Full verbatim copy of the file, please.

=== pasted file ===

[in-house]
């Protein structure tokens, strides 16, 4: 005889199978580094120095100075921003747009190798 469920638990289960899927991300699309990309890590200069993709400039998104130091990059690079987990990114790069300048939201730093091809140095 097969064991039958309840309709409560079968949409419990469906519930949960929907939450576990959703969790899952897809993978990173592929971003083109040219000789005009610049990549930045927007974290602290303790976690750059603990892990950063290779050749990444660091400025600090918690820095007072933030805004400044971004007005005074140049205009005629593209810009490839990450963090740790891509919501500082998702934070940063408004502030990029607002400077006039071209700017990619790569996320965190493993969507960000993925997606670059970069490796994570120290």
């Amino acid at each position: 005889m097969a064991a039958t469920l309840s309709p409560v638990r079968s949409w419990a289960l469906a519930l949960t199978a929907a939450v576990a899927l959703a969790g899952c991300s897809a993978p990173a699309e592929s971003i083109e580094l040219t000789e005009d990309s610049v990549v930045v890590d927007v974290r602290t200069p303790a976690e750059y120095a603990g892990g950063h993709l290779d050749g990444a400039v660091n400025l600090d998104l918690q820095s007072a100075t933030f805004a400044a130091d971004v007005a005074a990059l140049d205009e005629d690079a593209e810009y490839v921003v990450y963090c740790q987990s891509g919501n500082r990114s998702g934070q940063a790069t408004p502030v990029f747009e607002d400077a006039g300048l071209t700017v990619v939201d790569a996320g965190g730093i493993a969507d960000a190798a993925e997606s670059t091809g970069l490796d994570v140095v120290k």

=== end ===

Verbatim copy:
[in-house]
């Protein structure tokens, strides 16, 4: 005889199978580094120095100075921003747009190798 469920638990289960899927991300699309990309890590200069993709400039998104130091990059690079987990990114790069300048939201730093091809140095 097969064991039958309840309709409560079968949409419990469906519930949960929907939450576990959703969790899952897809993978990173592929971003083109040219000789005009610049990549930045927007974290602290303790976690750059603990892990950063290779050749990444660091400025600090918690820095007072933030805004400044971004007005005074140049205009005629593209810009490839990450963090740790891509919501500082998702934070940063408004502030990029607002400077006039071209700017990619790569996320965190493993969507960000993925997606670059970069490796994570120290």
């Amino acid at each position: 005889m097969a064991a039958t469920l309840s309709p409560v638990r079968s949409w419990a289960l469906a519930l949960t199978a929907a939450v576990a899927l959703a969790g899952c991300s897809a993978p990173a699309e592929s971003i083109e580094l040219t000789e005009d990309s610049v990549v930045v890590d927007v974290r602290t200069p303790a976690e750059y120095a603990g892990g950063h993709l290779d050749g990444a400039v660091n400025l600090d998104l918690q820095s007072a100075t933030f805004a400044a130091d971004v007005a005074a990059l140049d205009e005629d690079a593209e810009y490839v921003v990450y963090c740790q987990s891509g919501n500082r990114s998702g934070q940063a790069t408004p502030v990029f747009e607002d400077a006039g300048l071209t700017v990619v939201d790569a996320g965190g730093i493993a969507d960000a190798a993925e997606s670059t091809g970069l490796d994570v140095v120290k």